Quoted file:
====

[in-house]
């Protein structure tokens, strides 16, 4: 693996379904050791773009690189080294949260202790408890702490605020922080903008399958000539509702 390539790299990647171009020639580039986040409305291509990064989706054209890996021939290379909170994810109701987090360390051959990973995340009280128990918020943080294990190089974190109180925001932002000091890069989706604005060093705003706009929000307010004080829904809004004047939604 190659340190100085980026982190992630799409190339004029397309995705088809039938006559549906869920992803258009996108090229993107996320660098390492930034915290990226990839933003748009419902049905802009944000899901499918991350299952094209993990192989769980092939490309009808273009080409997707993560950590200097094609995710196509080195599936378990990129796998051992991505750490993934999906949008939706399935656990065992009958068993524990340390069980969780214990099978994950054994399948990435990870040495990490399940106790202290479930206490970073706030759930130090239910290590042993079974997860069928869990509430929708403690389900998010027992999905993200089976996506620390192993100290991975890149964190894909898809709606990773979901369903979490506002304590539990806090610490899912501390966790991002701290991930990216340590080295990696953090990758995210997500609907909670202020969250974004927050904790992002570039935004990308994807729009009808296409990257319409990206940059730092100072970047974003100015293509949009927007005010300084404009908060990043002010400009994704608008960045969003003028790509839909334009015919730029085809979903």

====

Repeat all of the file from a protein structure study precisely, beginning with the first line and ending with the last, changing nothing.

[in-house]
């Protein structure tokens, strides 16, 4: 693996379904050791773009690189080294949260202790408890702490605020922080903008399958000539509702 390539790299990647171009020639580039986040409305291509990064989706054209890996021939290379909170994810109701987090360390051959990973995340009280128990918020943080294990190089974190109180925001932002000091890069989706604005060093705003706009929000307010004080829904809004004047939604 190659340190100085980026982190992630799409190339004029397309995705088809039938006559549906869920992803258009996108090229993107996320660098390492930034915290990226990839933003748009419902049905802009944000899901499918991350299952094209993990192989769980092939490309009808273009080409997707993560950590200097094609995710196509080195599936378990990129796998051992991505750490993934999906949008939706399935656990065992009958068993524990340390069980969780214990099978994950054994399948990435990870040495990490399940106790202290479930206490970073706030759930130090239910290590042993079974997860069928869990509430929708403690389900998010027992999905993200089976996506620390192993100290991975890149964190894909898809709606990773979901369903979490506002304590539990806090610490899912501390966790991002701290991930990216340590080295990696953090990758995210997500609907909670202020969250974004927050904790992002570039935004990308994807729009009808296409990257319409990206940059730092100072970047974003100015293509949009927007005010300084404009908060990043002010400009994704608008960045969003003028790509839909334009015919730029085809979903």